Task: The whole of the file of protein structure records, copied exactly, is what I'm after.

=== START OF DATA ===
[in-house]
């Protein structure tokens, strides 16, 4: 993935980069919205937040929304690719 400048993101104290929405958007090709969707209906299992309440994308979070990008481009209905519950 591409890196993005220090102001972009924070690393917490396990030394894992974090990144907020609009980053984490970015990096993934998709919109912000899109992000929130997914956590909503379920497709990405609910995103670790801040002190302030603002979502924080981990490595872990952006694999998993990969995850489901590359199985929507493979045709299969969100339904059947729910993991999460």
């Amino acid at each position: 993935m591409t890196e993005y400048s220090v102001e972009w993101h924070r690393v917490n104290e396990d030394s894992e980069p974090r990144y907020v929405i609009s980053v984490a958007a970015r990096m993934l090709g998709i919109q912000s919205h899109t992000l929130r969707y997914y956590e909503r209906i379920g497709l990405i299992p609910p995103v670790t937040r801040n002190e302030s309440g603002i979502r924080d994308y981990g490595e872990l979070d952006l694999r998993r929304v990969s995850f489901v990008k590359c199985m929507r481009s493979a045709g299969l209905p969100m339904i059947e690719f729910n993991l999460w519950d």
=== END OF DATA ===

[in-house]
């Protein structure tokens, strides 16, 4: 993935980069919205937040929304690719 400048993101104290929405958007090709969707209906299992309440994308979070990008481009209905519950 591409890196993005220090102001972009924070690393917490396990030394894992974090990144907020609009980053984490970015990096993934998709919109912000899109992000929130997914956590909503379920497709990405609910995103670790801040002190302030603002979502924080981990490595872990952006694999998993990969995850489901590359199985929507493979045709299969969100339904059947729910993991999460």
């Amino acid at each position: 993935m591409t890196e993005y400048s220090v102001e972009w993101h924070r690393v917490n104290e396990d030394s894992e980069p974090r990144y907020v929405i609009s980053v984490a958007a970015r990096m993934l090709g998709i919109q912000s919205h899109t992000l929130r969707y997914y956590e909503r209906i379920g497709l990405i299992p609910p995103v670790t937040r801040n002190e302030s309440g603002i979502r924080d994308y981990g490595e872990l979070d952006l694999r998993r929304v990969s995850f489901v990008k590359c199985m929507r481009s493979a045709g299969l209905p969100m339904i059947e690719f729910n993991l999460w519950d």